Tribals, Dikus and the Vision of a Golden Age


In 1895, a man named Birsa was seen roaming the forests and villages of Chottanagpur in Jharkhand. People said he had miraculous powers – he could cure all diseases and multiply grain. Birsa himself declared that God had appointed him to save his people from trouble, free them from the slavery of dikus (outsiders). Soon thousands began following Birsa, believing that he was bhagwan (God) and had come to solve all their problems.

Birsa was born in a family of Mundas – a tribal group that lived in Chottanagpur. But his followers included other tribals of the region – Santhals and Oraons. All of them in different ways were unhappy with the changes they were experiencing and the problems they were facing under British rule. Their familiar ways of life seemed to be disappearing, their livelihoods were under threat, and their religion appeared to be in danger.

What problems did Birsa set out to resolve? Who were the outsiders being referred to as dikus, and how did they enslave the people of the region? What was happening to the tribal people under the British? How did their lives change? These are some of the questions you will read about in this chapter.

You have read about tribal societies last year. Most tribes had customs and rituals that were very different from those laid down by Brahmans. These societies also did not have the sharp social divisions that were characteristic of caste societies. All those who belonged to the same tribe thought of themselves as sharing common ties of kinship. However, this did not mean that there were no social and economic differences within tribes.


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Fig. 1Women of the Dongria Kandha tribe in Orissa wade through the river on the way to the market


How Did Tribal Groups Live?

By the nineteenth century, tribal people in different parts of India were involved in a variety of activities.


Some were jhum cultivators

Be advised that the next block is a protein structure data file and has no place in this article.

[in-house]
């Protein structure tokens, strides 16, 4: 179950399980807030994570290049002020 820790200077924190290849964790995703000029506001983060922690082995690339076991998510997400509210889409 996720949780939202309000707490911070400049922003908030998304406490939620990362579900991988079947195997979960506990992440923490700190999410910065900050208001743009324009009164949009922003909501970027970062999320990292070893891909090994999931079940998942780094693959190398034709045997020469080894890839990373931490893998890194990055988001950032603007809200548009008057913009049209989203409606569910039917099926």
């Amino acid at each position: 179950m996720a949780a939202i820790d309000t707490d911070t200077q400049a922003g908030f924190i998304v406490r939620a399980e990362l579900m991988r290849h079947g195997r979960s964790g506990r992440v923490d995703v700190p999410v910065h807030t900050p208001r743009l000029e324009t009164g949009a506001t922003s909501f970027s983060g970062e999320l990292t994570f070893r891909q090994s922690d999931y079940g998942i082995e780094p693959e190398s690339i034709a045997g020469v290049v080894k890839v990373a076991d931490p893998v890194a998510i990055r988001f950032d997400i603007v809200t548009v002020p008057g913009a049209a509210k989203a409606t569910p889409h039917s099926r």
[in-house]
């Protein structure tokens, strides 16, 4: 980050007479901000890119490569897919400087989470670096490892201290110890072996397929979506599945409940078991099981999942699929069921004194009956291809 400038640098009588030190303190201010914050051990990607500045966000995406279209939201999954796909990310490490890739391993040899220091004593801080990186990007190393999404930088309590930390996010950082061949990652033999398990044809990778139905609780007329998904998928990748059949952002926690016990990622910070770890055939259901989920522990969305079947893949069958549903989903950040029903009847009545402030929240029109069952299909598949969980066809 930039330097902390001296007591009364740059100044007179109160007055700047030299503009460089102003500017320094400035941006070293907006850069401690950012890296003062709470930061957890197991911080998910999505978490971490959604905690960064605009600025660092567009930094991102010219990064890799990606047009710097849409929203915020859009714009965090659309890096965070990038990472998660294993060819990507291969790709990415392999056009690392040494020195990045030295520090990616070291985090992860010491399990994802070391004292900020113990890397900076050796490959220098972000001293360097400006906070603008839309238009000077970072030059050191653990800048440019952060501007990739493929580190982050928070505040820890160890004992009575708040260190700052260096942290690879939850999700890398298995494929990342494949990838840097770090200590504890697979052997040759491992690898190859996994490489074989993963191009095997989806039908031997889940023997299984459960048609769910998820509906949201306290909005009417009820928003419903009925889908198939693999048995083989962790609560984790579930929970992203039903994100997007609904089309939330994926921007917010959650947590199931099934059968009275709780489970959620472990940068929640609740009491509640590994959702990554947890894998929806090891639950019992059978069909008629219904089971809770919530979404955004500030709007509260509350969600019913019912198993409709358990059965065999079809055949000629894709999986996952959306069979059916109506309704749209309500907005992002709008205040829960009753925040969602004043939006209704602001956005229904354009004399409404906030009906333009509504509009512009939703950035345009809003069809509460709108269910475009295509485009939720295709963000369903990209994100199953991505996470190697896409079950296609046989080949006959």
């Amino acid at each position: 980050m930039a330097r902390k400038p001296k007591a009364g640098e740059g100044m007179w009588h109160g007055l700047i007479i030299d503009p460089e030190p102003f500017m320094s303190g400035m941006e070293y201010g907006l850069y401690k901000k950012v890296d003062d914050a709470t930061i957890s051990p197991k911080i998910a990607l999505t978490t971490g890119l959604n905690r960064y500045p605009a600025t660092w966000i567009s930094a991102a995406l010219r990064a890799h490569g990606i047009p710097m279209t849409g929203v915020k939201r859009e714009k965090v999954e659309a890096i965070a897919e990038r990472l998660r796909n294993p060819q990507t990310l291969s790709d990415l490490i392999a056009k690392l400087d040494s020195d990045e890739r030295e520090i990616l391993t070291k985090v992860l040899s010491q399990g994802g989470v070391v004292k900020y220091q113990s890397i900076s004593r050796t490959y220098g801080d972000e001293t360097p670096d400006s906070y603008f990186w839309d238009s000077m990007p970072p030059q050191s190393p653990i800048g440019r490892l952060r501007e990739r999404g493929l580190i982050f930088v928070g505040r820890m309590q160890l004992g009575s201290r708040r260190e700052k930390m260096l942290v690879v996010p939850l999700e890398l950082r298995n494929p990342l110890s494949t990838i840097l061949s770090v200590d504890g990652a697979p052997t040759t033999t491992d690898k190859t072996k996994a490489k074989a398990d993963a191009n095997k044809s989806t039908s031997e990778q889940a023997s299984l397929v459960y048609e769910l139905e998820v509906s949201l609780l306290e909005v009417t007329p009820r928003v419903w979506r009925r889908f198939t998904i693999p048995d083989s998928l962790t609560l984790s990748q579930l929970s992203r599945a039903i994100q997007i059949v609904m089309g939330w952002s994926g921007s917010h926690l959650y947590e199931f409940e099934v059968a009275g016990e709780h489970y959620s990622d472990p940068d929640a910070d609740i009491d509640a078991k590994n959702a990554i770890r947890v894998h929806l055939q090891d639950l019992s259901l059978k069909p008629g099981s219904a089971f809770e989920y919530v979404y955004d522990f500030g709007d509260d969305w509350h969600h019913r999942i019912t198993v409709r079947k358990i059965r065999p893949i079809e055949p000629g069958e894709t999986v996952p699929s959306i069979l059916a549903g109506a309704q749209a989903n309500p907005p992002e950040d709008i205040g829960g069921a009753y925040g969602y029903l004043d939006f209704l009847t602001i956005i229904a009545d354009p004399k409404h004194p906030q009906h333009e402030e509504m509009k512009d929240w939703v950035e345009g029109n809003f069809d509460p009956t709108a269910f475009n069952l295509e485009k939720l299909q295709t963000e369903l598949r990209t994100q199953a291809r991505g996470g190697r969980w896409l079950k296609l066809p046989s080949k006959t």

Some of them practised jhum cultivation, that is, shifting cultivation. This was done on small patches of land, mostly in forests. The cultivators cut the treetops to allow sunlight to reach the ground, and burnt the vegetation on the land to clear it for cultivation. They spread the ash from the firing, which contained potash, to fertilise the soil. They used the axe to cut trees and the hoe to scratch the soil in order to prepare it for cultivation. They broadcast the seeds, that is, scattered the seeds on the field instead of ploughing the land and sowing the seeds. Once the crop was ready and harvested, they moved to another field. A field that had been cultivated once was left fallow for several years.

Shifting cultivators were found in the hilly and forested tracts of north-east and central India. The lives of these tribal people depended on free movement within forests and on being able to use the land and forests for growing their crops. That is the only way they could practise shifting cultivation.


Fallow – A field left uncultivated for a while so that the soil recovers fertility

Sal – A tree

Mahua – A flower that is eaten or used to make alcohol


Some were hunters and gatherers

In many regions tribal groups lived by hunting animals and gathering forest produce. They saw forests as essential for survival. The Khonds were such a community living in the forests of Orissa. They regularly went out on collective hunts and then divided the meat amongst themselves. They ate fruits and roots collected from the forest and cooked food with the oil they extracted from the seeds of the sal and mahua. They used many forest shrubs and herbs for medicinal purposes, and sold forest produce in the local markets. The local weavers and leather workers turned to the Khonds when they needed supplies of kusum and palash flowers to colour their clothes and leather.


Fig. 2 – Dongria Kandha women in Orissa take home pandanus leaves from the forest to make plates


From where did these forest people get their supplies of rice and other grains? At times they exchanged goods – getting what they needed in return for their valuable forest produce. At other times they bought goods with the small amount of earnings they had. Some of them did odd jobs in the villages, carrying loads or building roads, while others laboured in the fields of peasants and farmers. When supplies of forest produce shrank, tribal people had to increasingly wander around in search of work as labourers. But many of them – like the Baigas of central India – were reluctant to do work for others. The Baigas saw themselves as people of the forest, who could only live on the produce of the forest. It was below the dignity of a Baiga to become a labourer.


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Fig. 3 – Location of some tribal groups in India


Tribal groups often needed to buy and sell in order to be able to get the goods that were not produced within the locality. This led to their dependence on traders and moneylenders. Traders came around with things for sale, and sold the goods at high prices. Moneylenders gave loans with which the tribals met their cash needs, adding to what they earned. But the interest charged on the loans was usually very high. So for the tribals, market and commerce often meant debt and poverty. They therefore came to see the moneylender and trader as evil outsiders and the cause of their misery.